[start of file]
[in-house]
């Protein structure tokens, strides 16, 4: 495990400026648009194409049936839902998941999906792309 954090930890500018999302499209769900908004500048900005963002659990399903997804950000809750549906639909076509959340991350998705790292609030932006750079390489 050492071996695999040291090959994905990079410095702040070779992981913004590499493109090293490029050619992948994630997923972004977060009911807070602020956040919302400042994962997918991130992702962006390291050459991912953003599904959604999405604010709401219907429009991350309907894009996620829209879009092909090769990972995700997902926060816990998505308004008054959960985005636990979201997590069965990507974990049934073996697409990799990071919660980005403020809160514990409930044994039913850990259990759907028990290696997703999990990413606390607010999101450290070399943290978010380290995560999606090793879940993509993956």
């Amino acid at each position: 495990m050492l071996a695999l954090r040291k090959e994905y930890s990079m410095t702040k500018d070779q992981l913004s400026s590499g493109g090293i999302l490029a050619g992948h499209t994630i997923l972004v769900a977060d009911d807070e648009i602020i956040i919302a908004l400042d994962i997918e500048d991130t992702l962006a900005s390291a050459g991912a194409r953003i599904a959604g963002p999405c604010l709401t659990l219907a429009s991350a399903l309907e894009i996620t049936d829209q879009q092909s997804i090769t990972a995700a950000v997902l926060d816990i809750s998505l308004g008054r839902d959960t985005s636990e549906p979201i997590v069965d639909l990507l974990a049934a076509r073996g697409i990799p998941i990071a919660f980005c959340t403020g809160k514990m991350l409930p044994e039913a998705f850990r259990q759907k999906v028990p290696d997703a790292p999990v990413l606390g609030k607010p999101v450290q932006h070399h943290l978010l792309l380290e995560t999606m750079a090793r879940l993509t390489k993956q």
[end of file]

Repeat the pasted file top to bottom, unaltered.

[in-house]
């Protein structure tokens, strides 16, 4: 495990400026648009194409049936839902998941999906792309 954090930890500018999302499209769900908004500048900005963002659990399903997804950000809750549906639909076509959340991350998705790292609030932006750079390489 050492071996695999040291090959994905990079410095702040070779992981913004590499493109090293490029050619992948994630997923972004977060009911807070602020956040919302400042994962997918991130992702962006390291050459991912953003599904959604999405604010709401219907429009991350309907894009996620829209879009092909090769990972995700997902926060816990998505308004008054959960985005636990979201997590069965990507974990049934073996697409990799990071919660980005403020809160514990409930044994039913850990259990759907028990290696997703999990990413606390607010999101450290070399943290978010380290995560999606090793879940993509993956």
């Amino acid at each position: 495990m050492l071996a695999l954090r040291k090959e994905y930890s990079m410095t702040k500018d070779q992981l913004s400026s590499g493109g090293i999302l490029a050619g992948h499209t994630i997923l972004v769900a977060d009911d807070e648009i602020i956040i919302a908004l400042d994962i997918e500048d991130t992702l962006a900005s390291a050459g991912a194409r953003i599904a959604g963002p999405c604010l709401t659990l219907a429009s991350a399903l309907e894009i996620t049936d829209q879009q092909s997804i090769t990972a995700a950000v997902l926060d816990i809750s998505l308004g008054r839902d959960t985005s636990e549906p979201i997590v069965d639909l990507l974990a049934a076509r073996g697409i990799p998941i990071a919660f980005c959340t403020g809160k514990m991350l409930p044994e039913a998705f850990r259990q759907k999906v028990p290696d997703a790292p999990v990413l606390g609030k607010p999101v450290q932006h070399h943290l978010l792309l380290e995560t999606m750079a090793r879940l993509t390489k993956q």